Mosul operation in 10 questions

Mosul operation has started; and, the crisis between Ankara, Washington, Baghdad, and Erbil has been overcome through bargaining behind the closed doors. We have pointed out the details of the equation and balance of power in Mosul operation in 10 items.

BİRGÜN DAİLY 18.10.2016 12:30
Mosul operation in 10 questions
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The operation launched for ‘liberation of Mosul’, which has been under the control of ISIL forces for the past two years, has officially been started. The crisis which was caused by the disagreements between Ankara, Washington, Baghdad and Erbil with regards to who and which forces were to enter the city and how authority was to be assigned has been resolved through the bargaining held behind closed doors. We are presenting here the key points and behind the scene calculations of the Mosul operation, from which Turkey has been excluded.

1-Why is Mosul the reason of crisis?

Mosul is a city in northern Iraq with strategic oil reserves. The reason for the crisis between Ankara, Baghdad, Erbil, Tehran, and Washington, which has led to a regional polarization, is in regards to how authority will be distributed and assigned after ISIL forces are completely out of the picture in the city. Because of the disagreements on which powers were to enter the city and how power was to be allocated, launching of the operation had been dragged ‘till now. The Iraqi state, Kurdish regional government, Sunni-Arab tribes, Shia forces, USA, Russia, Turkey, and Saudi Arabia are in a search to have a say in the ruling of the city.

2-Who is joining the operation?

Iraqi army, Peshmerga, the Nineveh Guards, and Shia militia – though not openly declared – are taking part in the operation. Nineveh Guards have been formed by Turkey recently and it consists of Sunni-Arab militia which Ankara trained in Bashiqa, where the presence of Turkey caused it to have a crisis with Iraqi government. On the other hand, the coalition forces, which include USA and France, give support from air to the troops on ground. When announcing the declaration of operation in Mosul, Iraqi Prime Minister Haidar Abadi stated that only Iraqi army and police forces were to ender the city on ground.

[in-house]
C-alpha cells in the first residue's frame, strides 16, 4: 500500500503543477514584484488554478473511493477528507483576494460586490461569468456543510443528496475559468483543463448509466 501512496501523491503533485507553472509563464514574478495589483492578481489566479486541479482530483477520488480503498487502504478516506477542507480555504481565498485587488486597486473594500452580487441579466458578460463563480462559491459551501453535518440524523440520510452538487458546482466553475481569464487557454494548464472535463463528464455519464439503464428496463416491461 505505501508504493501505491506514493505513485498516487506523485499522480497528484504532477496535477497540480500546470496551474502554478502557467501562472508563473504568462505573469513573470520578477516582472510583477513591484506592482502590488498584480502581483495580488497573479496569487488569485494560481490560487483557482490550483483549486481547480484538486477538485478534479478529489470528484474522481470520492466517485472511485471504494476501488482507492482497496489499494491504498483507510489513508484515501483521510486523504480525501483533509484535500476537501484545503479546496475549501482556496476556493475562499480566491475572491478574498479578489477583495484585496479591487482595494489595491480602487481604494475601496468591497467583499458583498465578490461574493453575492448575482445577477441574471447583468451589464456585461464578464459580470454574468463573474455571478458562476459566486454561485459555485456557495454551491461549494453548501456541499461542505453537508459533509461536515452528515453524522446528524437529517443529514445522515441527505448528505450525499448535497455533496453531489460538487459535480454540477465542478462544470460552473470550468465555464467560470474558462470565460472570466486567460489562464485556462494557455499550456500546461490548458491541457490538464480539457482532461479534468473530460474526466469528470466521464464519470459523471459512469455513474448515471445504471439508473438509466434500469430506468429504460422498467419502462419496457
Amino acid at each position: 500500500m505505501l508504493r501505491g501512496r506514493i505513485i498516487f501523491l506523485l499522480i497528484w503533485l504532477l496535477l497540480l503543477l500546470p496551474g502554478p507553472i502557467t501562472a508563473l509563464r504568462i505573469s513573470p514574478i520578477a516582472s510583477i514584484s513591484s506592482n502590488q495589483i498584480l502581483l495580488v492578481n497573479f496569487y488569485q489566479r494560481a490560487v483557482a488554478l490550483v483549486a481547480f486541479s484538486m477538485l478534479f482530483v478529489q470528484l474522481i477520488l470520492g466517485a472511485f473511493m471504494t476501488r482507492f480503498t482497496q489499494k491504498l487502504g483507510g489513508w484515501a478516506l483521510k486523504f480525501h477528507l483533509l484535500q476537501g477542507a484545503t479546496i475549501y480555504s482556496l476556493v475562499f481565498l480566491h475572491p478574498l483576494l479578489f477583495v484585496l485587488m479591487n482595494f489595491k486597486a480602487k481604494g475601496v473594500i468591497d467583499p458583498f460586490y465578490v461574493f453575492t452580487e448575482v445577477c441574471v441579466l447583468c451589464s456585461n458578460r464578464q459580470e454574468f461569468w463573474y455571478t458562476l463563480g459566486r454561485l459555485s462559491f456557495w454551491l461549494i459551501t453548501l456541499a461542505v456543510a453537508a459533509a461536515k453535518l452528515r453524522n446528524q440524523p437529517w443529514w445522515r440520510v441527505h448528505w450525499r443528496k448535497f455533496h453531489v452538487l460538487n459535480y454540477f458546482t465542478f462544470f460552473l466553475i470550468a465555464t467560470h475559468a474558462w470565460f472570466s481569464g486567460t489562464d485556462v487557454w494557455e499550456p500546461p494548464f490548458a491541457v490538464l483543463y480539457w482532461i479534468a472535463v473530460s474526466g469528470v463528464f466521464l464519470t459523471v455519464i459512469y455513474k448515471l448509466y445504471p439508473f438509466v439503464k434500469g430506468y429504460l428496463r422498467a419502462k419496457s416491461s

3-How is Mosul to be divided?

It’s still uncertain what Mosul’s status will be like once it is cleared of ISIL forces completely. There is a serious disagreement among the powers that desire to have a gain from the operation. Although there are various scenarios about how the city will be divided up and ruled – even, including one where the city would be autonomous - , the option that still remains dominant is for Iraqi government to have full autonomy over the city. When asked about ‘whether an agreement was reached for the aftermath of the operation or not’, Barzani answered: “We also wanted to have such a political plan, however, the other side – Baghdad – firstly wanted the operation to be started. If any problems emerge in the future, we would like to solve them with Baghdad.”

4-Who wants what?

Baghdad wants the city to be under its own rule. Meanwhile, Sunni-Arabs are against Shias’ to have a say, and, Shia’s stand is the same against Sunnis. Turkey is claiming a ‘historical right’ over the city and trying to get involved through its contacts with Sunni-Arabs. Kurdistan Regional Government has come to an agreement with Baghdat on the Kurdish regions that are under the authority of Iraqi government de facto but dwelled by Peshmerga forces. USA is on the side of Iraq in the crisis between Ankara and Baghdad. On the other hand, trying to avoid having USA and Iraq against itself, Erbil wants Turkey to reach an agreement with Iraq despite all the problems it has with Baghdad. Iran is also a significant power in the Mosul equation in regards to Baghdad government and Shias.

5-Why is Turkey out of the table?